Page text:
When it comes to building awareness and driving attendance to your event, e-mails are still one of the best, fastest, cheapest methods. However, most planners struggle with building an e-mail campaign, especially when it comes to two very basic parameters:
- How many e-mails are the “right” number of touches?
- How often should e-mails be sent, and over what length of time?
These questions are summed up by the term “frequency.”
When it comes to e-mail frequency, there is a lot of general marketing wisdom floating around out there – mostly on the Internet. The only problem is that even the top marketers don’t always agree on what constitutes the “right” frequency for e-mail promotions, and there are always exceptions.
So here are the basic rules of frequency for e-mailed event promotions:
- The more optional an event is, the more promotion you should do.
- The more costly the event is to the attendee, the more promotion you should do.
- The higher-level the attendee, the earlier you should begin raising awareness (three months minimum for executive-level attendees).
- The lower the registration numbers, and the closer the event date, the higher the frequency of e-mails should be, preferably with a “time is running out” message. (This author has personally seen registration numbers double and triple in three days after sending this kind of e-mail burst).
- The larger the number of educational sessions and/or activities that will attract attendees, the more numerous the e-mails should be. No more than three key messages per e-mail, and preferably only one or two.
One typical technology customer conference usually has between 3-4 planned e-mails over a two to three month period. Their target audience size is about 300 attendees, and they achieve it, twice a year. Their e-mail frequency is reasonable, allows for delivery of several important value-based messages, and respects potential attendees’ time and inboxes.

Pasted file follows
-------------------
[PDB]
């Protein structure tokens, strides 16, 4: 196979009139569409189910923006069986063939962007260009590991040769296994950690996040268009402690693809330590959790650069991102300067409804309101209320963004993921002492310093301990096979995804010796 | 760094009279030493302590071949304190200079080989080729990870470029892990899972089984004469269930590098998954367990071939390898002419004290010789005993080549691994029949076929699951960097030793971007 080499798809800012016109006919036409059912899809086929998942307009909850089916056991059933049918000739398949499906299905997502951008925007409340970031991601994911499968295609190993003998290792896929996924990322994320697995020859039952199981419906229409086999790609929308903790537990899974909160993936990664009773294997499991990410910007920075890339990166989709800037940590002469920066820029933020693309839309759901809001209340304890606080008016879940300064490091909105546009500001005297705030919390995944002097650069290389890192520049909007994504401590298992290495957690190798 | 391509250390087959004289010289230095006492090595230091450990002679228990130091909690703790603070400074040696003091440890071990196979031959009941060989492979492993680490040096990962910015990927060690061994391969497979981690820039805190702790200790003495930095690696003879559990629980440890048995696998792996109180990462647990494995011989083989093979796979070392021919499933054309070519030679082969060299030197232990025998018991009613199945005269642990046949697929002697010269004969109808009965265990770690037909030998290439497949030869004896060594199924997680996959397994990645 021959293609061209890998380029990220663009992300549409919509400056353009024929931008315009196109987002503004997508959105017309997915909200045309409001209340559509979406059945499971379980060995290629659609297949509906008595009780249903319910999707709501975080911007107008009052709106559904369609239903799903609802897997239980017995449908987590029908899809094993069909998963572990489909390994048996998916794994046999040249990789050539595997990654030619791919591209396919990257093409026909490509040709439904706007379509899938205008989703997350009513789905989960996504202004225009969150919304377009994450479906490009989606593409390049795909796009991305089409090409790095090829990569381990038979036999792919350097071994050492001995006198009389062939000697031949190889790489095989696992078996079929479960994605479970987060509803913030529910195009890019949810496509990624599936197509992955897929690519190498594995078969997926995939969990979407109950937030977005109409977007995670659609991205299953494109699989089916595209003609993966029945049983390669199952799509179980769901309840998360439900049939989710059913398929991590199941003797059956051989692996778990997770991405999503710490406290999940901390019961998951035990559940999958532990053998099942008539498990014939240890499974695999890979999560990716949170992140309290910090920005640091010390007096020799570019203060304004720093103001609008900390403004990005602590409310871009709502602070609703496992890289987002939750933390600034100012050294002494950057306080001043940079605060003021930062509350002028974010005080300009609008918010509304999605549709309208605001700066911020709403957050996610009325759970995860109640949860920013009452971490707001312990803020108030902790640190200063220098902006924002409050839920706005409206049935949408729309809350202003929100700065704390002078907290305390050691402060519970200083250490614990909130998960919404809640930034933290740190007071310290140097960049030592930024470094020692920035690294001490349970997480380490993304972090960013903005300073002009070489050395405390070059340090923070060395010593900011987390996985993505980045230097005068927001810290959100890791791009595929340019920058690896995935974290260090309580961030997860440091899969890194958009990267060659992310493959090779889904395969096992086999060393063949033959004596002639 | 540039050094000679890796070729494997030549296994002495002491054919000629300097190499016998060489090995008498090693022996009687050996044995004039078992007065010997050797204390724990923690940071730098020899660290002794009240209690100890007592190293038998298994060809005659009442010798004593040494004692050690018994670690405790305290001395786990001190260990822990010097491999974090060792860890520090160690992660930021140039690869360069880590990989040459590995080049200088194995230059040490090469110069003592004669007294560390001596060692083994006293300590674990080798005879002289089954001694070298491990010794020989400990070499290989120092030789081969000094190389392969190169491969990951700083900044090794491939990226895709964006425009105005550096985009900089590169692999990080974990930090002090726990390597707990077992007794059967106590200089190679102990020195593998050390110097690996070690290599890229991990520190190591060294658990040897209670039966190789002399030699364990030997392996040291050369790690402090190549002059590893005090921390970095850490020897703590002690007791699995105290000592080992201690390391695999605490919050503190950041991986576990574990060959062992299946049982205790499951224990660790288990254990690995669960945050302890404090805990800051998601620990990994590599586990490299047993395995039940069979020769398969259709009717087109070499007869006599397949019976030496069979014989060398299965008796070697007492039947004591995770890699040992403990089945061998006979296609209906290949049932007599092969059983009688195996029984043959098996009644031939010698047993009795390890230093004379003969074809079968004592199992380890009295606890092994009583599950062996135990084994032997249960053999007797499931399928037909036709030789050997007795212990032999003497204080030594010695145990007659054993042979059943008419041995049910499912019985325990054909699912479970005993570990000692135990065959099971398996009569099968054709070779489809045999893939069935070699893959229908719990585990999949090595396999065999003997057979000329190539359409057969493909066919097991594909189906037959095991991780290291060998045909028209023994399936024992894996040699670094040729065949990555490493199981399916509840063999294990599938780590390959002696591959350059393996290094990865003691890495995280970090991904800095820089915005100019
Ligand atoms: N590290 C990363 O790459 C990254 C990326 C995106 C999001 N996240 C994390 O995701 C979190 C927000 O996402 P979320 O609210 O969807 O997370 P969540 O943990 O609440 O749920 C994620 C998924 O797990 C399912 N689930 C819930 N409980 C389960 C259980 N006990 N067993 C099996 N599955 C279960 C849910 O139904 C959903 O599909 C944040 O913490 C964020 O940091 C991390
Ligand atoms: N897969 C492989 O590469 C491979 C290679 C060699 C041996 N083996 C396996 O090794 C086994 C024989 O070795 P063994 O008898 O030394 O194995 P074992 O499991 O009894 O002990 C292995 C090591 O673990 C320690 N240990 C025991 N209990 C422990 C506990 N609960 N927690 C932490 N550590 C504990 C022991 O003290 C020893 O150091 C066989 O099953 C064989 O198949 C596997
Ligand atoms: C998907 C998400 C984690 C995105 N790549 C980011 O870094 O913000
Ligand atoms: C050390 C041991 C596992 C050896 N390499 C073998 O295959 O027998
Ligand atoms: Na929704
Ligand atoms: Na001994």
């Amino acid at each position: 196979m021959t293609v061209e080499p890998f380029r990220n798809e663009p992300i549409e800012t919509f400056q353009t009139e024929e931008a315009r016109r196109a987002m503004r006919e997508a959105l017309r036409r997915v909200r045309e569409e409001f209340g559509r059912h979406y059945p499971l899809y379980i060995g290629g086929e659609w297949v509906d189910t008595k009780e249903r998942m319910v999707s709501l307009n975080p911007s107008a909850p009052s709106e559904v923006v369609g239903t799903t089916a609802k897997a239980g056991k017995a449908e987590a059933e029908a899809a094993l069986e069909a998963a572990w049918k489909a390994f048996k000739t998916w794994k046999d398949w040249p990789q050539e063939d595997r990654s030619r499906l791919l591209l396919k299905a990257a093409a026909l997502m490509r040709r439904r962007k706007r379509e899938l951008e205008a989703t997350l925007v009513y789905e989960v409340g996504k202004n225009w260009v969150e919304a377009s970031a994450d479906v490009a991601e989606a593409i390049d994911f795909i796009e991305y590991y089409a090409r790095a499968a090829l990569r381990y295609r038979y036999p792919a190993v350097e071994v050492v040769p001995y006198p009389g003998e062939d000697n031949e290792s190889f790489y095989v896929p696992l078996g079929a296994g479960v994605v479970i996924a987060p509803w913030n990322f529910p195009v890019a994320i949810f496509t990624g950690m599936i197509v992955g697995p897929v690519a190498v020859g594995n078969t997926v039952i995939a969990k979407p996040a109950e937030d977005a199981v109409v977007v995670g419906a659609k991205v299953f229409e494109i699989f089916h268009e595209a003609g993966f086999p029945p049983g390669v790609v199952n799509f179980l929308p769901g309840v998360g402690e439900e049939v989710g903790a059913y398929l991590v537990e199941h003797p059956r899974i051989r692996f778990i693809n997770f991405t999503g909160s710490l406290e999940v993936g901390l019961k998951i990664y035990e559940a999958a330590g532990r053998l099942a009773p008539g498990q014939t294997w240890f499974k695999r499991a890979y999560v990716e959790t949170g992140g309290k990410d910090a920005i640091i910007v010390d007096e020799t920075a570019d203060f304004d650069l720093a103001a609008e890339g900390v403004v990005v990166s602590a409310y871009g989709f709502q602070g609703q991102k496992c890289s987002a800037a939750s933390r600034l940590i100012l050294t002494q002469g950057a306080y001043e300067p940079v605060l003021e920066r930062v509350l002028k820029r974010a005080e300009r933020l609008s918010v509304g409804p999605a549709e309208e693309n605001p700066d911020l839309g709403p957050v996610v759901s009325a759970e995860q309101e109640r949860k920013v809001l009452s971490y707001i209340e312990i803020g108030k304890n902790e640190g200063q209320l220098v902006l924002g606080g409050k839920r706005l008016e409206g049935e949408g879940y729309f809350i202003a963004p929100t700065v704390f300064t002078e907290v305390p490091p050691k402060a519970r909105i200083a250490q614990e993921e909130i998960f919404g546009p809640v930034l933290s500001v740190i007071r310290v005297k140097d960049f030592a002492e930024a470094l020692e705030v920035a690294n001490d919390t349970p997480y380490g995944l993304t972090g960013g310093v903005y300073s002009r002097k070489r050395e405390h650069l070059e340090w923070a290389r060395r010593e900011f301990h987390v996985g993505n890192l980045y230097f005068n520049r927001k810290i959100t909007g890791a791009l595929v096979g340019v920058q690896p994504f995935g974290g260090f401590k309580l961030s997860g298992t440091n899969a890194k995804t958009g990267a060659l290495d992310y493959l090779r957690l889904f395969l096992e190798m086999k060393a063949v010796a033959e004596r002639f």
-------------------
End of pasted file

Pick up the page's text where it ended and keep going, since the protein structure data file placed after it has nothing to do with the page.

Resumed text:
They do this because their attendees, for the most part, are already planning on attending, and our company knows that. The e-mails are mostly responsible for communicating date, time and registration information. They deliver awareness, pure and simple, in a convenient format.
A consumer-facing association conference, on the other hand, which draws over 10,000 attendees annually, has as many as one e-mail per week for a 3-4 month period, and one every two weeks for several months prior to that. Many planners are afraid to do what this association does for fear of turning recipients off. However, this conference’s attendance base is growing annually – thanks to an extremely aggressive e-mail campaign.
They recognize what most other consumer marketers are well aware of: For every person who gets frustrated with the frequency and opts out of receiving further e-mails, there are 100 others who are not ready to commit and likely to forget about the conference, unless they are reminded at almost the precise instant that they are ready to buy.
A successful e-mail campaign is, of course, much more than its frequency, but frequency is one of the top three success factors – the other two being content and design.
Getting the frequency correct means you are well on your way to making your numbers.